The iconic 500ft high chimneys at Cockenzie Power Station are finally set to be demolished next year.
Community leaders are split over Scottish Power’s plans to demolish the 47-year-old smokestacks – which have been organised as part of Cockenzie’s decommissioning programme.
Cockenzie and Port Seton residents said the chimneys were “an architectural treasure”.
East Lothian MSP Iain Gray was among those who petitioned for the chimneys’ survival before demolition works were scheduled to begin – but was forced to abandon hopes of protecting the landmarks after he was convinced they were not structurally sound.
And despite plans to safeguard the main structure of the power plant from complete demolition, even area conservationists agreed that the chimneys’ days were always numbered.
Sheila Chambers, leader of the Cockenzie and Port Seton Community Council, said many in the surrounding villages would be “heartbroken” to see them come down.
“The chimneys have always been a source of nostalgia for people in the area,” she said.
“Cockenzie is the first thing you see when you’re flying into Edinburgh Airport and so it’s the first thing people see when they’re returning home. Then you’ve got hundreds of former staff that spent their entire working lives at Cockenzie. Seeing those chimneys finally come down is going to hurt for a lot of those people and feel like we’re losing a little bit of our heritage.”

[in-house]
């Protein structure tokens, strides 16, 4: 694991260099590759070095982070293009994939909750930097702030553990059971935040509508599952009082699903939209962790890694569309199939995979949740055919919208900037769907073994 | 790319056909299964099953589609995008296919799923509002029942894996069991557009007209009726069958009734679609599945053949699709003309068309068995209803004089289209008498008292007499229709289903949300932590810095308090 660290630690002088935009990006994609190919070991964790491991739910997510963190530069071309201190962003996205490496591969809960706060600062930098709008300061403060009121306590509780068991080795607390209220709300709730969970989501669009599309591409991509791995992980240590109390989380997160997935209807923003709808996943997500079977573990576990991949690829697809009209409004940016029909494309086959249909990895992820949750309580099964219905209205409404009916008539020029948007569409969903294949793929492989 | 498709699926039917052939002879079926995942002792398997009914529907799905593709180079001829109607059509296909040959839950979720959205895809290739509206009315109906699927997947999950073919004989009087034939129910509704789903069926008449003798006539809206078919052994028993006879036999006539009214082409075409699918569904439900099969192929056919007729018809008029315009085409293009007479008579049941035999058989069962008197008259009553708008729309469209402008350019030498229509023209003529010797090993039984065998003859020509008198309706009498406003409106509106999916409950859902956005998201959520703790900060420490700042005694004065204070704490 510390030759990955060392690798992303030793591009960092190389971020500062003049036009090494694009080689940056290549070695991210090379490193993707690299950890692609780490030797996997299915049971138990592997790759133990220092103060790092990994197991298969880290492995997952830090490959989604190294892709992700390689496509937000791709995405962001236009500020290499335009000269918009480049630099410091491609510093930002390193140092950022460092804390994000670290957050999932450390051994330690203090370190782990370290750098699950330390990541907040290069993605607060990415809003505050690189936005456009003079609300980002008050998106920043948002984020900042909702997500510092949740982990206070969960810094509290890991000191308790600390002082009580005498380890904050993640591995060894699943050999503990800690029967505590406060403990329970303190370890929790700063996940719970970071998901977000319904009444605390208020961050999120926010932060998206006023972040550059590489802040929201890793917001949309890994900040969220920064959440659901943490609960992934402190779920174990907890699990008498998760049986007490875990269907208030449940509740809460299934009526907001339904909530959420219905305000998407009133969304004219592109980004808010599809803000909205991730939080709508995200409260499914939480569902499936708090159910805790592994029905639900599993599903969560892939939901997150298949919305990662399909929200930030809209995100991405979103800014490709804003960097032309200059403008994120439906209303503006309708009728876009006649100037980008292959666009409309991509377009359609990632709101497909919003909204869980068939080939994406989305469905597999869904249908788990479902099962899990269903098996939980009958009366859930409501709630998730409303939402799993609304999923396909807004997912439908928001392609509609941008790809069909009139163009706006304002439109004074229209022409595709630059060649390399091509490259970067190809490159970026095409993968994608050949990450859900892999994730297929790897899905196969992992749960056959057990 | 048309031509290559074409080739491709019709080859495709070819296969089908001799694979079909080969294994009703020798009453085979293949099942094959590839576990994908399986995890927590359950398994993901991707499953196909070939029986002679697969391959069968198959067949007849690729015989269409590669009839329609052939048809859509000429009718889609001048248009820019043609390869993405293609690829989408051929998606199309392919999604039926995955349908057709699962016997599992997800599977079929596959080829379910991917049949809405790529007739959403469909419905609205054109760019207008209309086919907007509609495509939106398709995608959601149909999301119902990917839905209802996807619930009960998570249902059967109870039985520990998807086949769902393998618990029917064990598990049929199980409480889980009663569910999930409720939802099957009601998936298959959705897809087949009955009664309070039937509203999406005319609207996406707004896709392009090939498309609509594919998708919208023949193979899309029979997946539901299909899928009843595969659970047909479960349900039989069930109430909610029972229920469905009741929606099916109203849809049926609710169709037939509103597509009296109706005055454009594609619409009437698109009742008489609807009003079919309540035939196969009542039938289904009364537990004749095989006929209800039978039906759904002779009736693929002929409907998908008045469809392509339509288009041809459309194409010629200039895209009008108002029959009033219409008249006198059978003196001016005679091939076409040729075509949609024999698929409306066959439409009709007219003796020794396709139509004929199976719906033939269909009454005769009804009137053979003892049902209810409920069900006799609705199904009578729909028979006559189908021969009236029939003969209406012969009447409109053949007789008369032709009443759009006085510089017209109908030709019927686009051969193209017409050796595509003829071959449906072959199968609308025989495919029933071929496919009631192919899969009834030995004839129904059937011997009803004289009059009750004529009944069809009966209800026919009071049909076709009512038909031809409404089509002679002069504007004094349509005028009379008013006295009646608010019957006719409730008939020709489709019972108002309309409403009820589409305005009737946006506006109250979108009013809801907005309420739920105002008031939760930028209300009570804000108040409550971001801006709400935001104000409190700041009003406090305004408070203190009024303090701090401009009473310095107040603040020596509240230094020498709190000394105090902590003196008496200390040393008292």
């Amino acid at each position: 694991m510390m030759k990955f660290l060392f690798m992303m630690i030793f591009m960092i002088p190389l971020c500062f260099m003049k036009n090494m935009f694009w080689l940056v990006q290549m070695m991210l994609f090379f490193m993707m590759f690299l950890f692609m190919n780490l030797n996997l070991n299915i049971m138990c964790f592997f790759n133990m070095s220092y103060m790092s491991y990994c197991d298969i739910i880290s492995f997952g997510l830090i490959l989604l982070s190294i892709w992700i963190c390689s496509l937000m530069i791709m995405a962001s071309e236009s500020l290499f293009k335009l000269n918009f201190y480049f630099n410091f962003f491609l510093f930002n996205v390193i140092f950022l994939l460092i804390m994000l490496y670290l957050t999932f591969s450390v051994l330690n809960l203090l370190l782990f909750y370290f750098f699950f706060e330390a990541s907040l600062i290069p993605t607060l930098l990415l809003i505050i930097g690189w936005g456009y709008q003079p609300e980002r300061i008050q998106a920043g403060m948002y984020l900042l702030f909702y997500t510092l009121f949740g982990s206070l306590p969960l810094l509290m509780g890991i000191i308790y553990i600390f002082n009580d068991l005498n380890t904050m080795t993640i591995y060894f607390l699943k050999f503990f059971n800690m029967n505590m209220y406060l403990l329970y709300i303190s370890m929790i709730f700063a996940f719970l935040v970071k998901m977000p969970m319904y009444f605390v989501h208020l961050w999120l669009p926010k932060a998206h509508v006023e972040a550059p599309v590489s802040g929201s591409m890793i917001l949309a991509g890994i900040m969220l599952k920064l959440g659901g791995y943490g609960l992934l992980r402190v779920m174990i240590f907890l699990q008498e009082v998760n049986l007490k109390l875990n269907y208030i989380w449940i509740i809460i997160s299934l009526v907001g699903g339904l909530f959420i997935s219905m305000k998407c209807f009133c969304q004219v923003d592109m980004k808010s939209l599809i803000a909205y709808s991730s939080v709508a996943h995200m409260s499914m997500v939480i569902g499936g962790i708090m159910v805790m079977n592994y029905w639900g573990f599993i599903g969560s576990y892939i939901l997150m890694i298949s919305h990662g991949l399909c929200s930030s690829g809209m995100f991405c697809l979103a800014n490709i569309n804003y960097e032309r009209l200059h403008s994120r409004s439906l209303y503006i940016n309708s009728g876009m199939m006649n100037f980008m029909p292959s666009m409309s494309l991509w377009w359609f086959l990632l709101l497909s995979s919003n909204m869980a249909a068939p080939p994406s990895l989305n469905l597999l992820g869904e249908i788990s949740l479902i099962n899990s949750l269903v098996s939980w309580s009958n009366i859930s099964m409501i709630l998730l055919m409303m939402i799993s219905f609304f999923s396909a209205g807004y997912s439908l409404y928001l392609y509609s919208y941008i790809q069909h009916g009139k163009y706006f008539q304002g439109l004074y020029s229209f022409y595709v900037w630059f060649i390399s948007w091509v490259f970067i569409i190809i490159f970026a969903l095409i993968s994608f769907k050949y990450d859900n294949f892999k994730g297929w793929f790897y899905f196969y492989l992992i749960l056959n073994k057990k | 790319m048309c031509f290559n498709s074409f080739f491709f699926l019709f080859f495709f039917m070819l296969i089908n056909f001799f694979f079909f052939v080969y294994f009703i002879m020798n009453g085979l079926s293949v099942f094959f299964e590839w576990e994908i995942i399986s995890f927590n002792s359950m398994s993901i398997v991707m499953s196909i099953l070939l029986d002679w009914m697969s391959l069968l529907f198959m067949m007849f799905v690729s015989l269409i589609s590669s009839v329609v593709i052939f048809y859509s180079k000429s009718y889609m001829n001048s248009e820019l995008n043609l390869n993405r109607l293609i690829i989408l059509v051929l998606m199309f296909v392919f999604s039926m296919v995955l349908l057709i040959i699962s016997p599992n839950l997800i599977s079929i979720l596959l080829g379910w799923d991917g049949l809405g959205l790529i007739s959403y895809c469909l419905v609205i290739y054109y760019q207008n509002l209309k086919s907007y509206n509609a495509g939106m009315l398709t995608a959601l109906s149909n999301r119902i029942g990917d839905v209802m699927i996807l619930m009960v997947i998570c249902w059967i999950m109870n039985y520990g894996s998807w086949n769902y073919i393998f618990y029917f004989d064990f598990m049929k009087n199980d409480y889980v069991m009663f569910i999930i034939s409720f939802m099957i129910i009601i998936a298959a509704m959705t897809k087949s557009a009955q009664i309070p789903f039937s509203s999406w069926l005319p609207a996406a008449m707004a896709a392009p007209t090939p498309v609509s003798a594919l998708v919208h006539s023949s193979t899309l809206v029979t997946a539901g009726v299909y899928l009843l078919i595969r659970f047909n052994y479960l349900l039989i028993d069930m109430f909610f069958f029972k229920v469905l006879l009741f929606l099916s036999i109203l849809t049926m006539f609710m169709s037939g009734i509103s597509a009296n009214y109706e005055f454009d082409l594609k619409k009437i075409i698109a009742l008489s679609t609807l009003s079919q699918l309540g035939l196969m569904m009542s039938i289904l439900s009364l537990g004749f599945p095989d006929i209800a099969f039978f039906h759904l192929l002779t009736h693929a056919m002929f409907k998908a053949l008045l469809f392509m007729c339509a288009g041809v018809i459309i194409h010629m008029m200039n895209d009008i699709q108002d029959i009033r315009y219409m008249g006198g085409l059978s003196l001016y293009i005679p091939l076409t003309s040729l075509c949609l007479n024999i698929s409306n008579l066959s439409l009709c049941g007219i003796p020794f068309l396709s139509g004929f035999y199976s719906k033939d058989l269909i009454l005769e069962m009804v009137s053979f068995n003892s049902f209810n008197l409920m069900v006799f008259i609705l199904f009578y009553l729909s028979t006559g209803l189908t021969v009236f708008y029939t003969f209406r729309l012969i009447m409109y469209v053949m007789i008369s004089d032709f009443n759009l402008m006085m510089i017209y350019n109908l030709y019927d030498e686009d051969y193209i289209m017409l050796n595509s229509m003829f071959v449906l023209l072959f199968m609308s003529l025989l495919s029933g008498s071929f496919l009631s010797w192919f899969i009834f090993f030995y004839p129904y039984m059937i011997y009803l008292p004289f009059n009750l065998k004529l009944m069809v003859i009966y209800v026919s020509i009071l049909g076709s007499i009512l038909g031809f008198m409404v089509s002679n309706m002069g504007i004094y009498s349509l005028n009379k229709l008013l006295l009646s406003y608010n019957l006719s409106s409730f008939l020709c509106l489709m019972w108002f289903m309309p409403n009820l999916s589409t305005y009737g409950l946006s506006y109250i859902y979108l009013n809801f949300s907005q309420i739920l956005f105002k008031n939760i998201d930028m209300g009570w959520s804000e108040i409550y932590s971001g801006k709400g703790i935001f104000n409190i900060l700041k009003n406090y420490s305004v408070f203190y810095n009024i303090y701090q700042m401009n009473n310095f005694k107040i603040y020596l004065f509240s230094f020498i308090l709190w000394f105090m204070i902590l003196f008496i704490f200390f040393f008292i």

Cockenzie Power Station went live in 1967 to critical acclaim. The 24-hectare site was the UK’s largest-ever coal-burning power plant.
But a 2005 report by the World Wildlife Fund named Cockenzie the UK’s least efficient in terms of carbon emission, with the site burning through some 1.5 million tonnes worth of coal per annum.
Subsequent changes in European law sealed the station’s fate and it was earmarked for closure in 2013.
Next week, officials will oversee the ninth controlled explosion at Cockenzie since it shut down. Attention will then shift to bringing down the 500ft chimneys themselves.
A spokesman for Scottish Power said: “We plan to conduct meetings with various community groups and hold consultations at the start of next year so that we can ensure residents are involved in the process from start to finish.”
He also added that plans were still being considered to allow a member of the public to press the button when it is time to demolish the chimneys.
Carl Barber, a co-founder of the Coastal Regeneration Alliance, said: “When the station was in operation, a lot of the emissions from the chimneys blew over a lot of people’s homes. No-one will be sad to see that go.”